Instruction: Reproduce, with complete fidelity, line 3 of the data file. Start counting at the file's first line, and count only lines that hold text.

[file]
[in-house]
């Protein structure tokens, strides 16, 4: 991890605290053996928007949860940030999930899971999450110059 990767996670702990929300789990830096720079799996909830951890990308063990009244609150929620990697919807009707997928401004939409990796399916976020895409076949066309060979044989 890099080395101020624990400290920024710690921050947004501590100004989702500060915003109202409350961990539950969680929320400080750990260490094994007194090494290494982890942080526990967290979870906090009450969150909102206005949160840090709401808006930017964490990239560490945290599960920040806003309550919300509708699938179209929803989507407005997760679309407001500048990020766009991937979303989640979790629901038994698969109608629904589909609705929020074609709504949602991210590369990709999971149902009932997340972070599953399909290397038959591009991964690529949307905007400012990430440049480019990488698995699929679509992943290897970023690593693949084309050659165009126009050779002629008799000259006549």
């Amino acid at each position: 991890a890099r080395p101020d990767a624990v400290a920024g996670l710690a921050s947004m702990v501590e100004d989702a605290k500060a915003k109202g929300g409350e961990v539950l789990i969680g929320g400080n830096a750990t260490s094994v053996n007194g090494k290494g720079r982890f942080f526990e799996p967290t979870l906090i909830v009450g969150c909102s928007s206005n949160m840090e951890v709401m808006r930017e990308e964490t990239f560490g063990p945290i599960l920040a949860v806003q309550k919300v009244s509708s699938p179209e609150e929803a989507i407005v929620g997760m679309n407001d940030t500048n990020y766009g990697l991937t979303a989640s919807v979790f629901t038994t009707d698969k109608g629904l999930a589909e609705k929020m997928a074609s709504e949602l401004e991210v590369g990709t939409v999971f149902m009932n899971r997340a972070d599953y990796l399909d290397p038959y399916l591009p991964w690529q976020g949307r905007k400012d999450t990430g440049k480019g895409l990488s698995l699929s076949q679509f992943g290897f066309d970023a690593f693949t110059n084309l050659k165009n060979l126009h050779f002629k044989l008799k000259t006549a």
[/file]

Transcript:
């Amino acid at each position: 991890a890099r080395p101020d990767a624990v400290a920024g996670l710690a921050s947004m702990v501590e100004d989702a605290k500060a915003k109202g929300g409350e961990v539950l789990i969680g929320g400080n830096a750990t260490s094994v053996n007194g090494k290494g720079r982890f942080f526990e799996p967290t979870l906090i909830v009450g969150c909102s928007s206005n949160m840090e951890v709401m808006r930017e990308e964490t990239f560490g063990p945290i599960l920040a949860v806003q309550k919300v009244s509708s699938p179209e609150e929803a989507i407005v929620g997760m679309n407001d940030t500048n990020y766009g990697l991937t979303a989640s919807v979790f629901t038994t009707d698969k109608g629904l999930a589909e609705k929020m997928a074609s709504e949602l401004e991210v590369g990709t939409v999971f149902m009932n899971r997340a972070d599953y990796l399909d290397p038959y399916l591009p991964w690529q976020g949307r905007k400012d999450t990430g440049k480019g895409l990488s698995l699929s076949q679509f992943g290897f066309d970023a690593f693949t110059n084309l050659k165009n060979l126009h050779f002629k044989l008799k000259t006549a």